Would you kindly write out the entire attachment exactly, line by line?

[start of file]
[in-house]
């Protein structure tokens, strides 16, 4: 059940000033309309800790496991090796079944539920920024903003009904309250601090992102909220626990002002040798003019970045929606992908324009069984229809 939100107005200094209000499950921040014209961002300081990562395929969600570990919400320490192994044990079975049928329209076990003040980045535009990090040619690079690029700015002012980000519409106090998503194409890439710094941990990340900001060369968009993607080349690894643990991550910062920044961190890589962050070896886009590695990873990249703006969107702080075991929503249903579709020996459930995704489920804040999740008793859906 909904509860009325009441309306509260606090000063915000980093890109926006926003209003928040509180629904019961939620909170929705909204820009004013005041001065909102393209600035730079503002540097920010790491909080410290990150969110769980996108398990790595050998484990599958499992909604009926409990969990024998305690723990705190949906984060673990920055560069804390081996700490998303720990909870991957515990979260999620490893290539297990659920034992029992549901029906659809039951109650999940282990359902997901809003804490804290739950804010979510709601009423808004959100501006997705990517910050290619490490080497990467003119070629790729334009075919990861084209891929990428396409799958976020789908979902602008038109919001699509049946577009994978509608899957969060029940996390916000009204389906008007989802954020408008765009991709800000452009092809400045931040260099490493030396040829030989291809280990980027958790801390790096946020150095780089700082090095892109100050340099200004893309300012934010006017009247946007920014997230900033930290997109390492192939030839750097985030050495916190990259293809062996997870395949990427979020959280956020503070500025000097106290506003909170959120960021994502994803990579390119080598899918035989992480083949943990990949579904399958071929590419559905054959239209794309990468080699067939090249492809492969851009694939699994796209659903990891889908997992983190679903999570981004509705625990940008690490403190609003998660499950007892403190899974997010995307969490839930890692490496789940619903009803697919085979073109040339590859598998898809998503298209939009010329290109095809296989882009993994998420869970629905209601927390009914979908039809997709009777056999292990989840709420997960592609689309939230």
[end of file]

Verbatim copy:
[in-house]
């Protein structure tokens, strides 16, 4: 059940000033309309800790496991090796079944539920920024903003009904309250601090992102909220626990002002040798003019970045929606992908324009069984229809 939100107005200094209000499950921040014209961002300081990562395929969600570990919400320490192994044990079975049928329209076990003040980045535009990090040619690079690029700015002012980000519409106090998503194409890439710094941990990340900001060369968009993607080349690894643990991550910062920044961190890589962050070896886009590695990873990249703006969107702080075991929503249903579709020996459930995704489920804040999740008793859906 909904509860009325009441309306509260606090000063915000980093890109926006926003209003928040509180629904019961939620909170929705909204820009004013005041001065909102393209600035730079503002540097920010790491909080410290990150969110769980996108398990790595050998484990599958499992909604009926409990969990024998305690723990705190949906984060673990920055560069804390081996700490998303720990909870991957515990979260999620490893290539297990659920034992029992549901029906659809039951109650999940282990359902997901809003804490804290739950804010979510709601009423808004959100501006997705990517910050290619490490080497990467003119070629790729334009075919990861084209891929990428396409799958976020789908979902602008038109919001699509049946577009994978509608899957969060029940996390916000009204389906008007989802954020408008765009991709800000452009092809400045931040260099490493030396040829030989291809280990980027958790801390790096946020150095780089700082090095892109100050340099200004893309300012934010006017009247946007920014997230900033930290997109390492192939030839750097985030050495916190990259293809062996997870395949990427979020959280956020503070500025000097106290506003909170959120960021994502994803990579390119080598899918035989992480083949943990990949579904399958071929590419559905054959239209794309990468080699067939090249492809492969851009694939699994796209659903990891889908997992983190679903999570981004509705625990940008690490403190609003998660499950007892403190899974997010995307969490839930890692490496789940619903009803697919085979073109040339590859598998898809998503298209939009010329290109095809296989882009993994998420869970629905209601927390009914979908039809997709009777056999292990989840709420997960592609689309939230």